Episode Three: Domestic trophies require reformation not deforestation
You’re at school. You’re chatting to your best friend, almost all friends, about the hottest boy / girl in your year. It’s contagious, infectious, everyone is infatuated with them. They all want to be with them, but not everyone can. They – due to our matriarchy social system – can only be with one person – certainly at a time – but they appeal to everyone – boys and girls. Heck, you’re even competing with kids from other schools for their attention. The odds are just not in your favour, or anyone’s for that matter – and yet, everyone has a chance. She is the FA Cup. Not everyone can win her, but she appeals to everyone, we all want to win her.
She has a friend, she has many friends, of varying appeal, value and difficulty. That’s important for us. Some of us do not have the confidence or the appeal at this stage to compete for the hottest boy / girl in school. We don’t want to sit around forever just watching them date just the few popular kids in school. It’s especially not fair when the same popular kid has been out with all of the hot kids in school.
Let’s leave the school analogy before I am arrested. But the point remains. If you remove all the other children in the school, you have everyone competing over one trophy. In all seriousness, you have about 5% of students competing and the rest just lonely, passing the time, making up the numbers. If you remove the League Cup, what is left to play for? Where is the motivation to develop, improve, to win.
Footballers should start their careers looking to win, to achieve, to finish their career admiring the silverware in their cabinets. Football is not about dollar and pound signs, but it’s about glory. The more we consider the removal of domestic trophies, the less ambition we offer our players, and the more the whole game is fuelled to harvest and crop talent for the few clubs at the top.
There is a huge need to keep all the domestic trophies available, even for the biggest teams. The highlight image of Pep Guardiola and Phil Foden was intentional on three folds:
A: Pep Guardiola’s first English trophy was the League Cup, as it was for Jose Mourinho. This initial trophy helps breed success for Managers.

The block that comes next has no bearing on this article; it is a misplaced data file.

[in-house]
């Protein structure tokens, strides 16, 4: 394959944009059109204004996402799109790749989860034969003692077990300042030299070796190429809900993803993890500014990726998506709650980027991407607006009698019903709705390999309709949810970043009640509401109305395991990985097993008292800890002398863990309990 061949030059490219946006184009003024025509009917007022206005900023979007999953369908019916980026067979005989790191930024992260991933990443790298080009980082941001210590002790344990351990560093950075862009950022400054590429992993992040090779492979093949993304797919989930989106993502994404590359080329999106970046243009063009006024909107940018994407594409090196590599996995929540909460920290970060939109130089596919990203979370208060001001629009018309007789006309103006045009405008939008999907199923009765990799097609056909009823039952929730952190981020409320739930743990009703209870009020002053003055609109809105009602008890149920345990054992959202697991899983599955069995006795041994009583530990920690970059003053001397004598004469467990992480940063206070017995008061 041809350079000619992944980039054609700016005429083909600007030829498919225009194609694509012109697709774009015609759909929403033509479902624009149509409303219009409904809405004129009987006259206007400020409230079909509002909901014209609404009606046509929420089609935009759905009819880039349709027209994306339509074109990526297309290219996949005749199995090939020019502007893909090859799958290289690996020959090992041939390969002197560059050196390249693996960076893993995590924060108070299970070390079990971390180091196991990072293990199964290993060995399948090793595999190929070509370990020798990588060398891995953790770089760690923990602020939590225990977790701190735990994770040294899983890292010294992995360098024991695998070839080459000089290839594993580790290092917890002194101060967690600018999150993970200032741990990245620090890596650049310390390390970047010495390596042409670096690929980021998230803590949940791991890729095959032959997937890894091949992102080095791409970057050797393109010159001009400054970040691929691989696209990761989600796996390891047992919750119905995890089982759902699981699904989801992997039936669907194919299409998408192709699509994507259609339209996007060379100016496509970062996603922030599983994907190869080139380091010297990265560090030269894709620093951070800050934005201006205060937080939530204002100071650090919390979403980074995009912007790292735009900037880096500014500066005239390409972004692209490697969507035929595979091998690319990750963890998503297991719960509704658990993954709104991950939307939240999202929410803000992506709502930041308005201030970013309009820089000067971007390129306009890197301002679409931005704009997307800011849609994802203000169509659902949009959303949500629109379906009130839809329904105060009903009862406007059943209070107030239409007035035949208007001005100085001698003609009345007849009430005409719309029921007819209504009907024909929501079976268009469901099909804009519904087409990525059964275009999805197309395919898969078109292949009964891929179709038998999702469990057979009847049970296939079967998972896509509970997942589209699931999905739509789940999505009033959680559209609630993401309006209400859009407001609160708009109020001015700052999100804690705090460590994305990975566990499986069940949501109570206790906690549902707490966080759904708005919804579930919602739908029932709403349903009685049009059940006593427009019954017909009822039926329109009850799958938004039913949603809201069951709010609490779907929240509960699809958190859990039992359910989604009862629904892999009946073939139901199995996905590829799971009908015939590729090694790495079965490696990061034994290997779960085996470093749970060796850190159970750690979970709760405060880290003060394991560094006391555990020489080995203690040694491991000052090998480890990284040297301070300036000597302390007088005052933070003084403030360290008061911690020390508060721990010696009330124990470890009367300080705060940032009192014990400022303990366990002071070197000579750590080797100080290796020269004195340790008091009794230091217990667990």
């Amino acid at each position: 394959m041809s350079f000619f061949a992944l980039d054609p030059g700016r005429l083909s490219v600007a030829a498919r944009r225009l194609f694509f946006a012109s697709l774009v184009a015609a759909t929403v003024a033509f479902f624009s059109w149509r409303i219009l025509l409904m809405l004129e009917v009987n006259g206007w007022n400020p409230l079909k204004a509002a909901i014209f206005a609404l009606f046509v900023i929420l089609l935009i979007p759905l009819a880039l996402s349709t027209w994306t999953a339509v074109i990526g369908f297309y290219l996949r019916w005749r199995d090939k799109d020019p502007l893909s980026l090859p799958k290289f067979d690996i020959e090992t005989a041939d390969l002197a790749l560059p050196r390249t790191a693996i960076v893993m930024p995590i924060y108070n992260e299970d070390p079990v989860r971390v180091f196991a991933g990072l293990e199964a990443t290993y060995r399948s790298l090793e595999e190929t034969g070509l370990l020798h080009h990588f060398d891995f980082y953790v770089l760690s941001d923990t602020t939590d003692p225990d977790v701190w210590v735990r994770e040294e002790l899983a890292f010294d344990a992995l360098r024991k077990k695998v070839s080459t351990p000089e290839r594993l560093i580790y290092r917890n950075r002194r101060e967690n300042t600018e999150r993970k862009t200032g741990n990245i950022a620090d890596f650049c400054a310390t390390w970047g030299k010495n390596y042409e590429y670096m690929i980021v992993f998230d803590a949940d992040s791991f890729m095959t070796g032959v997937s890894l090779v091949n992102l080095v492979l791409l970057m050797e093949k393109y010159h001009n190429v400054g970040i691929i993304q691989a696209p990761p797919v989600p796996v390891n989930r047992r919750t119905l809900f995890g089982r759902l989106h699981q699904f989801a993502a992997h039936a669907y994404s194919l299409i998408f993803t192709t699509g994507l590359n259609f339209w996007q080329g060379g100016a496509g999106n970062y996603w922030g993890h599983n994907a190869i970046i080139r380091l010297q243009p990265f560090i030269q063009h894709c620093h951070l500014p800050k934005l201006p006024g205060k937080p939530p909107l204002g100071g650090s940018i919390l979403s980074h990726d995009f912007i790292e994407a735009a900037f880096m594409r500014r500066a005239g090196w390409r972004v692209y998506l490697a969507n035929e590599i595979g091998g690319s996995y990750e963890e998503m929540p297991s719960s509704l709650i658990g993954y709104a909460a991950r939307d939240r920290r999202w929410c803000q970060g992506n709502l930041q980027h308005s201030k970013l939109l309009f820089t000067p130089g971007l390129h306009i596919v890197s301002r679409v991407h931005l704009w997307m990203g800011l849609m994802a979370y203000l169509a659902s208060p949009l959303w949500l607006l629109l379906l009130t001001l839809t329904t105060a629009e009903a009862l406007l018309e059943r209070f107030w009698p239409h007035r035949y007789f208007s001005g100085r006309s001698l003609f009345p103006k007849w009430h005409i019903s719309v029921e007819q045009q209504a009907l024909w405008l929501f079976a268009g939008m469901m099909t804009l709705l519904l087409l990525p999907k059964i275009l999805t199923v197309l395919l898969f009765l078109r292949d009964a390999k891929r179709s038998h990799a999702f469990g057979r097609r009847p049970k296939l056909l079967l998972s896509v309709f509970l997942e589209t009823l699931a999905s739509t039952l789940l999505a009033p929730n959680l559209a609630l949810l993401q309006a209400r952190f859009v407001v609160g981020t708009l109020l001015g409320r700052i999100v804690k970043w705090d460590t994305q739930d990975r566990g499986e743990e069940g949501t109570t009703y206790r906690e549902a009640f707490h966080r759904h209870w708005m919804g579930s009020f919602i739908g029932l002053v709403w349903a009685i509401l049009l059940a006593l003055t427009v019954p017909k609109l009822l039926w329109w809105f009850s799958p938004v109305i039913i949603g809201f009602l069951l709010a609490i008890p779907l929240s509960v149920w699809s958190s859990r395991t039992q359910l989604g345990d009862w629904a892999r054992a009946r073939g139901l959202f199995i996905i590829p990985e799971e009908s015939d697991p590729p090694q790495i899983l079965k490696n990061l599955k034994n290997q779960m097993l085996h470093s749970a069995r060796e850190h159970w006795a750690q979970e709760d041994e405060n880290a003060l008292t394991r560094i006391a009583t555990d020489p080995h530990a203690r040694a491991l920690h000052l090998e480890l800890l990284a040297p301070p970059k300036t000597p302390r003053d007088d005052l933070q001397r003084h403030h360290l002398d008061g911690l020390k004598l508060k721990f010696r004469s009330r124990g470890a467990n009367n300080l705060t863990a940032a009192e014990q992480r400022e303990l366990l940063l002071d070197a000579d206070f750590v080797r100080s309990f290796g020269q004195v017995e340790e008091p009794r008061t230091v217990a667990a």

B: Phil Foden’s first final for Man City was in the League Cup, producing a Man of the Match performance, showing Pep and Gareth Southgate what can be achieved on the biggest stage.
C: There’s only three major domestic trophies available in England for Premier League sides, and yet a minimum of 6 teams that start the season seeking a trophy. Removing a trophy takes that progress and development away from a side seeking to break into the Big 6 – again re-iterating these changes are protecting the few not the many.
The concern for Premier League sides with the League Cup is that there’s far more at stake and far more to gain in each Premier League match than there is in reaching the Quarter-finals or Semi-finals of the League Cup. Recent history shows that since 2004 only once has the final been made up of two sides outside of the Big 6 – Swansea beating Bradford in 2013. In that period, a Big 6 side has reached the final 24 out of 32 times. It’s been won by a Big 6 side 14 out of 16. As much as those sides show their frustration at the fixture congestion, the tournament is still stacked heavily in their favour – especially the byes afforded to the teams that qualify for European football.
Perhaps a resolution to this conundrum, of playing too many meaningless games in football, is to reform the League Cup into two trophies. A Premier League Cup and a Football League Cup. This provides both tournaments with more competitive football rather than the current procession of which Big 6 team completes the annual rigmorale. By placing a Champions League place on the tournament, rather than a Europa League place, the motivation to win games will become more apparent too. The Football League Cup will offer more competitiveness and an opportunity to watch more footballers reach semi-finals and finals and see who stands out amongst the best of the rest. A radical incentive could be placing a Play-off place as the reward, an opportunity to play for Premier League football – and is that not the greatest incentive for a Championship side?
Either way, the removal of the League Cup is not a direct solution to any of the issues currently besieging English football. If anything, it’s another direct method for protecting the bigger teams, reducing the number of fixtures they’re required to feature in, and opening the door for more lucrative matches to be arranged either in friendlies, or within a break-away European tournament.